Roving Labrador retriever shot in neighbor's yard

Emma, a chocolate Lab, recovers Thursday at the Animal Hospital of Northwood.

JIM DAMASKE | Times

Emma, a chocolate Lab, recovers Thursday at the Animal Hospital of Northwood.

SAFETY HARBOR — It's a suburban cliche: Wily dog burrows beneath fence, gets into trouble.

But Thursday the cliche took an odd twist when Emma, a 4-year-old chocolate Lab, escaped her owner's yard and ran into a hail of gunfire.

The man who shot her, 73-year-old Patrick Lauer, told authorities it was an ongoing problem and he was defending his daughter and granddaughter from an aggressive dog.

The dog's owner, 32-year-old Zion Wooldridge, said the dog has never been aggressive, even with his daughters, who are 8 and 11.

Emma was hit in both hind legs by a single bullet, but is expected to make a quick and complete recovery.

Authorities referred charges of animal cruelty and improper exhibition of a firearm to the State Attorney's Office.

Here's what happened, according to authorities and Wooldridge.

About 9:20 a.m., Emma managed to get off the pool deck and under the backyard fence.

Wooldridge, a technology consultant, was at home when he heard what sounded like a gunshot.

His house pool deck ends just a few feet from the side of his neighbor's house. Wooldridge stepped onto the deck to see what was going on and heard more gunshots.

He spotted Lauer standing just a few feet away — on the other side of the fence — firing at Emma.

Authorities said Lauer, who lives in Dunedin, was visiting his daughter, Linda Lauer, at her house.

He let fly all five rounds in his five-shot, .38-caliber revolver, according to Sgt. Jim Bordner, but only one round struck Emma.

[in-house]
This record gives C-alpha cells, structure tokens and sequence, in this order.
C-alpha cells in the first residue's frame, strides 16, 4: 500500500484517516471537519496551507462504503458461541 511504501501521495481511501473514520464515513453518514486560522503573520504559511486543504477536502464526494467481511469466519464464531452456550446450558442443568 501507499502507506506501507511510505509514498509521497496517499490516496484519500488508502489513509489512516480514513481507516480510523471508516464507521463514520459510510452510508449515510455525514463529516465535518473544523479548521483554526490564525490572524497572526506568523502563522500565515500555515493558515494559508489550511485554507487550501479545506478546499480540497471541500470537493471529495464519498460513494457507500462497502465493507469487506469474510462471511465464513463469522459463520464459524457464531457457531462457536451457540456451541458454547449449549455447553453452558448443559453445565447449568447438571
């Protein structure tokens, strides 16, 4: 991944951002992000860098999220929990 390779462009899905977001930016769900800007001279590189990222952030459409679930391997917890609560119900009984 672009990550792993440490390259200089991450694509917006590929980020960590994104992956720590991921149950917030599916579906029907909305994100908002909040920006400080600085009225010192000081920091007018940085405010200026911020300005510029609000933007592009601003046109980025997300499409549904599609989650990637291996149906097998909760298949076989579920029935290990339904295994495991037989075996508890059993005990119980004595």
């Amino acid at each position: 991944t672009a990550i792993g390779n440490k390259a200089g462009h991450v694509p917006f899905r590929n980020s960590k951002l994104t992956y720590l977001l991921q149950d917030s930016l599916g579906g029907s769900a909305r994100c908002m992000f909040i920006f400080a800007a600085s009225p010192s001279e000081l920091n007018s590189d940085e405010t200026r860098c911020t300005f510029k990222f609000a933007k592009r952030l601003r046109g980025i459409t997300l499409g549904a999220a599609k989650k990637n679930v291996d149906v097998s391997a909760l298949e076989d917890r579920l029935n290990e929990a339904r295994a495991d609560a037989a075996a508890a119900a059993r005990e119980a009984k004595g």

When the shooting stopped, Wooldridge and Lauer started arguing across the fence as Emma managed to get back into her yard.

Wooldridge saw his dog was bleeding and broke off the argument to rush her to the animal hospital.

Both men called the Sheriff's Office to report the shooting.

Public records show that Lauer has a concealed weapons permit. A deputy on scene confiscated Lauer's .38-caliber and .25-caliber handguns.

"I'm p----- off," Wooldridge said. "The guy is firing a .38 in my back yard and I have children around."

This wasn't the first time Emma had escaped. A month ago, Wooldridge said, she got out when no one was home. Wooldridge said he was planning to put concrete blocks around the yard to prevent that, but until he could arrange that, he was keeping her confined to the pool deck. Somehow she slipped out.

At the animal hospital, Emma was brought into the operating room dripping blood all over. Veterinarian Don Woodman said her breed is so gentle that even in that condition she was wagging her tail.

The bullet passed through the left hind leg and lodged in the right, without hitting the bone in either leg. It was removed relatively easily and Emma should make a full recovery, Woodman said.

The veterinarian said these types of shootings are rare, but it was not uncommon to X-ray pets and find they had been hit with BB's without their owners knowing it.

Woodman said Emma would be held overnight for observation. He called her a "really lucky dog."

On Thursday afternoon, she sat in her cage at the hospital, both legs bandaged and tail wagging.

Jonathan Abel can be reached at jabel@sptimes.com or (727) 445-4157.

Roving Labrador retriever shot in neighbor's yard 11/06/08 [Last modified: Tuesday, November 11, 2008 7:10pm]

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